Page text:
busplus proposed expansion map

Expanding BusPlus on two lines

busplus proposed expansion map

CDTA released proposed maps for its planned expansion of the BusPlus bus rapid transit system. There's a map above (and a larger version).

The current BusPlus line runs along Route 5 between Albany and Schenectady (Central Ave in Albany and Colonie/State Street in Schenectady). The two proposed lines would run along two corridors:

+ Washington Ave/Western Ave in Albany and Guilderland, serving stops such as UAlbany (both downtown and uptown), Saint Rose, the Harriman state office campus, and Crossgates.

+ The "River Corridor," running from the Port of Albany north through Menands, Watervliet, over to Troy, and eventually in Cohoes and Waterford.

CDTA says Washington/Western (3.4 million annual boardings) and Albany/Menands/Troy (2 million annual boardins) are its 2nd and 3rd most-traveled corridors. The Route 5 corridor tops that chart.

The routes for the new lines are still in the proposal stage. There will be a public "open house" to get public feedback on the Washington/Western line on November 12 at UAlbany's downtown campus (5-7 pm, Milne Hall).

And, of course, there's the matter of money. The first BusPlus took about $25 million in funding to get going. CDTA is hoping to score federal money for the new expansion -- Chuck Schumer was in town to pledge help with that.

BusPlus launched in 2011, and the transit org says it helped increase the number of boardings along the Route 5 corridor by 20 percent. Earlier this year CDTA reported that its ridership in the last fiscal year was the highest level in three decades -- again, a rise the org attributed to BRT line.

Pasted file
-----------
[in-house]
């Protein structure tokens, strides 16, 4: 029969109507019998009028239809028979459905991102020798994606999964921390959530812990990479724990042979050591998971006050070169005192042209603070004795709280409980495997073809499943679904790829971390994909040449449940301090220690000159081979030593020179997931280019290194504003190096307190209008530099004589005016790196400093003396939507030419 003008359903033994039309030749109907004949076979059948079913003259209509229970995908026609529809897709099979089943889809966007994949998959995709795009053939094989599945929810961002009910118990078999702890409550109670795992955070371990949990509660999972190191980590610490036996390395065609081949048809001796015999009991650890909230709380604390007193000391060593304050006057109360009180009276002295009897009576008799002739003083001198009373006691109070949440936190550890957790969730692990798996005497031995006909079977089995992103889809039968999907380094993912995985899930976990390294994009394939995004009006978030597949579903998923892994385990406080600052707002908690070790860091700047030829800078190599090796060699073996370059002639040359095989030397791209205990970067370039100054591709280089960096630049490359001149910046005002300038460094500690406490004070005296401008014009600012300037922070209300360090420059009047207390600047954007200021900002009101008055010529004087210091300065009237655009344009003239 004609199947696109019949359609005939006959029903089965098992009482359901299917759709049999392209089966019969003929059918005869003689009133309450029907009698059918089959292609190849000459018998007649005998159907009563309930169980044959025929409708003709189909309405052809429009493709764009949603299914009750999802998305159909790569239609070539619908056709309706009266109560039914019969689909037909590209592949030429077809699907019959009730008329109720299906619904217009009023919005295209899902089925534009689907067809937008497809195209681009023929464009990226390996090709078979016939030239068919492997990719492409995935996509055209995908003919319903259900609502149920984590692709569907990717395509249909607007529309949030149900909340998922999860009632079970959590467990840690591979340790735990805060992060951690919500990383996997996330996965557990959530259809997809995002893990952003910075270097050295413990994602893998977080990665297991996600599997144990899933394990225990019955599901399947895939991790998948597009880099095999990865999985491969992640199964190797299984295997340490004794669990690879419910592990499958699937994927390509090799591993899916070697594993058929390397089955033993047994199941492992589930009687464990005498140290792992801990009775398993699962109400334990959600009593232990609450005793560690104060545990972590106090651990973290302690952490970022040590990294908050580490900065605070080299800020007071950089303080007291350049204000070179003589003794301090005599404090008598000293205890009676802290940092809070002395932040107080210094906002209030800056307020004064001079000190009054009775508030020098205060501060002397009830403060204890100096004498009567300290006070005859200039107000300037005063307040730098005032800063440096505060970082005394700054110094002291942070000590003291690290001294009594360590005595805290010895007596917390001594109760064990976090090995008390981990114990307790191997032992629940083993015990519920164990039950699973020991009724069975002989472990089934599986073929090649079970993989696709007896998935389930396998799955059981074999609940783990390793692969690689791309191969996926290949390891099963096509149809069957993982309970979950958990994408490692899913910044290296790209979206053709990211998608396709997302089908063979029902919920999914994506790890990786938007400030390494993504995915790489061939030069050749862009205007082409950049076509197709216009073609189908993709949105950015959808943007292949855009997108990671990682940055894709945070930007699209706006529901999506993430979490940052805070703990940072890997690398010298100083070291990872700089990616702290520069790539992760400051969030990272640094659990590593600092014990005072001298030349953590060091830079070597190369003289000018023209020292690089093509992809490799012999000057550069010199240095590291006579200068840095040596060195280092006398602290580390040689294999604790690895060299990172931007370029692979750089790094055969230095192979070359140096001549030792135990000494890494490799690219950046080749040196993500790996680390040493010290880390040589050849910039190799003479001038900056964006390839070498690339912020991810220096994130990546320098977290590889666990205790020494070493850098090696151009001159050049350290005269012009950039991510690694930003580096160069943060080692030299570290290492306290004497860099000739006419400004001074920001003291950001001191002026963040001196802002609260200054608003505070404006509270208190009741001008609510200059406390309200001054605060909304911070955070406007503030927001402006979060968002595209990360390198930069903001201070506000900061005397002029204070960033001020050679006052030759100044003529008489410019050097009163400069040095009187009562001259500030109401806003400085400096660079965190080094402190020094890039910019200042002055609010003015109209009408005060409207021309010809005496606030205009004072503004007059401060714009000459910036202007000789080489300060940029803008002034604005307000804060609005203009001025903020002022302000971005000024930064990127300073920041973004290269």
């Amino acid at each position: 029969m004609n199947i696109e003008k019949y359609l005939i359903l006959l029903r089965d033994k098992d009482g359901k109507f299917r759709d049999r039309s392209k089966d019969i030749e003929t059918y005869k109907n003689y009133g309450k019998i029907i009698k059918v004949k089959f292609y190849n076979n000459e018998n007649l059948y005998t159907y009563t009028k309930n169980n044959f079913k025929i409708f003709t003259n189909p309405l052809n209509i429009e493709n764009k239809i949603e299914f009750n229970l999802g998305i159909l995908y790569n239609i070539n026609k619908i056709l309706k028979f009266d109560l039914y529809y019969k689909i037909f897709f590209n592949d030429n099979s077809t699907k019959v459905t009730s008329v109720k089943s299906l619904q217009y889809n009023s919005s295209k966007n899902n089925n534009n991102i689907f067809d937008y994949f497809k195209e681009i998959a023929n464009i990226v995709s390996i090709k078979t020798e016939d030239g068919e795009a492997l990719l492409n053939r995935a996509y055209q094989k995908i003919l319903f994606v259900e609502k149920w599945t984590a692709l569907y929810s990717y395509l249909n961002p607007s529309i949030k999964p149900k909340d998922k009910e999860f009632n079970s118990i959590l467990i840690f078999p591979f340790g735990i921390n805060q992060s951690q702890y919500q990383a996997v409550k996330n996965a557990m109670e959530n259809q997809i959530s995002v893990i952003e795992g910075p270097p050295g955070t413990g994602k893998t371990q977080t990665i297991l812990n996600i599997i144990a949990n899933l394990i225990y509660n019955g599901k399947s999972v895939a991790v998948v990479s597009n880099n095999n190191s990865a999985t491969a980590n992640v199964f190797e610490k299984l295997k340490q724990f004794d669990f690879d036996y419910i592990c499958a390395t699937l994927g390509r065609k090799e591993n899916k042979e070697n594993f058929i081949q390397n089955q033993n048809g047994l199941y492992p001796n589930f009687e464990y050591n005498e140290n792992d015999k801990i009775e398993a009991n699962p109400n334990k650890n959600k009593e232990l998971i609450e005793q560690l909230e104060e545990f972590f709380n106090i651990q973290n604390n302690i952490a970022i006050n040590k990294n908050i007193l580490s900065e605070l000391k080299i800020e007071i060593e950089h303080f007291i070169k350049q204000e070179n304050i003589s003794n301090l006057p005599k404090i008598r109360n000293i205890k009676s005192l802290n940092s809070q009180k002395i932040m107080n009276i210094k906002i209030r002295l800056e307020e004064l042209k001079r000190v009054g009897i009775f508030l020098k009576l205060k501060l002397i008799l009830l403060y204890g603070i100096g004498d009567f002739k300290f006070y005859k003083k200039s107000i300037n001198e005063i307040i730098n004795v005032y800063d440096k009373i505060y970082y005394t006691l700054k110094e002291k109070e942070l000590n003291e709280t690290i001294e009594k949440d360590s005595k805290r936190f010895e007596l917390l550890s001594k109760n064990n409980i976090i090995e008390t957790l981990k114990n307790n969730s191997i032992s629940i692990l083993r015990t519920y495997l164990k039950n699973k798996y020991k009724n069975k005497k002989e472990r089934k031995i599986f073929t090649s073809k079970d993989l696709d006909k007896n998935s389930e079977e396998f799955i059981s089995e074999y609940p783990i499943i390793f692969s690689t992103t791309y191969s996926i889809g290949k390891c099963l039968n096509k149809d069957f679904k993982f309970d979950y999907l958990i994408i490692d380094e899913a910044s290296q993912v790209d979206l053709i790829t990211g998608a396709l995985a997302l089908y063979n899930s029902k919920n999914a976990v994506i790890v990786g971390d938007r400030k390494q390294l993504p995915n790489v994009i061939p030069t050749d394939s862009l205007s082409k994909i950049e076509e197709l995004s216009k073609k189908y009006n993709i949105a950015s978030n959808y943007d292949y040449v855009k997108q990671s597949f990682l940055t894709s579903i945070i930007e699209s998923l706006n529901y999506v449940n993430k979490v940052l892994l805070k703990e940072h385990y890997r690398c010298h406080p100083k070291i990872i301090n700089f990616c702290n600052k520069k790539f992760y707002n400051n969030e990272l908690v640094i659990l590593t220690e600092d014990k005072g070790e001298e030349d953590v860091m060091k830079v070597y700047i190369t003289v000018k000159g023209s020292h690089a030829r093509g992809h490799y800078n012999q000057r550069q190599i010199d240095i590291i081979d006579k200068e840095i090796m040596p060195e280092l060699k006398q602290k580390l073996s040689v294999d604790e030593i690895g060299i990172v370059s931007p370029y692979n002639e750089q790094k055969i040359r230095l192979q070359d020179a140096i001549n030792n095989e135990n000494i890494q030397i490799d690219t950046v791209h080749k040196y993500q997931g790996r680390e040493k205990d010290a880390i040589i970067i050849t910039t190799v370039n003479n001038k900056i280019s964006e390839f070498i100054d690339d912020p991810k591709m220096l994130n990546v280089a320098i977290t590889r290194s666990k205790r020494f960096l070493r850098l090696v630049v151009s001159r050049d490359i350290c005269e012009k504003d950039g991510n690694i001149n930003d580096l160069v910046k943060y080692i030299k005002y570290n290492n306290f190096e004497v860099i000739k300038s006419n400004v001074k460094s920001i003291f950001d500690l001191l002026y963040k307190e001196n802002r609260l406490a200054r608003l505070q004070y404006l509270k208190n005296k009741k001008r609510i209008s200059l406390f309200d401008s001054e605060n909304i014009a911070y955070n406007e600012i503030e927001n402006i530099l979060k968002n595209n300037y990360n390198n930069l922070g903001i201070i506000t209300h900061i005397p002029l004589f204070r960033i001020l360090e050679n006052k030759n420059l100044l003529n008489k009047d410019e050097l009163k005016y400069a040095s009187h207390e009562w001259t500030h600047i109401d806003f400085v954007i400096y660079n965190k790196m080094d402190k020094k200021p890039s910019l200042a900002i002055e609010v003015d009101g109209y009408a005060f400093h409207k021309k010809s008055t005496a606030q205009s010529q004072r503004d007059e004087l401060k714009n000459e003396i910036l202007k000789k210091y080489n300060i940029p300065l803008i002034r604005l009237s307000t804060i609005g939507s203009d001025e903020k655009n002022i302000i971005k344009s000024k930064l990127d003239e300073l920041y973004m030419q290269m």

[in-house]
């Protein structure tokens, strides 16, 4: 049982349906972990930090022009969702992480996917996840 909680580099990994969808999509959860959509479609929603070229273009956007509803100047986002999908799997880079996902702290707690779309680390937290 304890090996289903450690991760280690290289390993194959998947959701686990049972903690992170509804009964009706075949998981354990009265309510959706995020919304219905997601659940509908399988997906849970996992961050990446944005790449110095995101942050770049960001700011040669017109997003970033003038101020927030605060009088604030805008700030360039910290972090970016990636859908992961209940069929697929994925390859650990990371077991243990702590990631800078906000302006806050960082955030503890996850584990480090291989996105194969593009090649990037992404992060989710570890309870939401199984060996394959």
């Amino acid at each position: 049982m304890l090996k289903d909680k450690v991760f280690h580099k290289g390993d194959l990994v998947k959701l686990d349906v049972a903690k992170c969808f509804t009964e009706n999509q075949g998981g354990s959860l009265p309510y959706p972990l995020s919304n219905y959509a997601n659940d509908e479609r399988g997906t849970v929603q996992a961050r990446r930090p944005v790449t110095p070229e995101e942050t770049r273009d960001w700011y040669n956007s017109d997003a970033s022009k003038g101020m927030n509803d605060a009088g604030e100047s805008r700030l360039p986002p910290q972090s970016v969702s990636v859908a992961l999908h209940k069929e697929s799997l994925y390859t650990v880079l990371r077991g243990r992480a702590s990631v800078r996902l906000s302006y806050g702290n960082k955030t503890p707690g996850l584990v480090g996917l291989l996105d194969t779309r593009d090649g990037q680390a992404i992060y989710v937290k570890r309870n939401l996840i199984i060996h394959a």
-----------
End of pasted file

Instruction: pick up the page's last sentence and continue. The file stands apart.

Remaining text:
The BusPlus service is kind of like an express line -- it includes fewer stops, and there's signaling tech that's aimed at moving the buses along faster. The stops (or stations) are a bit nicer, and the buses have wi-fi. It's $2 to ride, 50 cents more than a regular CDTA ride.

Bus rapid transit systems aren't really that common in the US, but they've been successful in other countries. And because of the cost and flexibility advantages, it's probably the closest the Capital Region will ever get to light rail.

Earlier on AOA:
+ The not-so-rapid rise of bus rapid transit
+ A few things about riding the bus

image: CDTA

Comments

Very disappointing that the Rensselaer stop will be "future expansion." Non-automobile transportation between Albany and the train station is abysmal. Cab service is incredibly expensive and frankly, rather embarrassing. I have longed for a shuttle between the Center Square/Empire State Plaza and the train station. Even better would be a Bus Plus connection! Is it really that hard to cross the river for one of the ten busiest train stations in the country (http://en.wikipedia.org/wiki/List_of_busiest_Amtrak_stations)?!?

@Erin T

There is the 114 bus. Not sure of the frequency since I only travel to the train station occasionally but that is an option.

What will happen sooner, a BusPlus to 20 Mall or Medicare for Everyone?

When they do the Western Ave BusPlus, what will become of the 763? Will it be renamed "363" and only go from Schenectady to 20 Mall or Crossgates rather than all the way into Albany? The 763 and 117 are my main buses (although I wouldn't mind a 117/190 merger, it'd provide Sunday airport service) and I'd hate to have to change buses at Crossgates from the 763 to the 10...

Danika, a similar question arose when CDTA restructured suburban/rural Albany County service last year. It was thought that with the new connections at Crossgates (or something), it would only run local to Crossgates, then express on I-90 to Albany. However, ridership within Albany seems to have kept that from becoming reality. I ride the 763 myself to work, completely within Albany. My initial suspicion is that it will continue to serve the same route. (Fingers crossed!)

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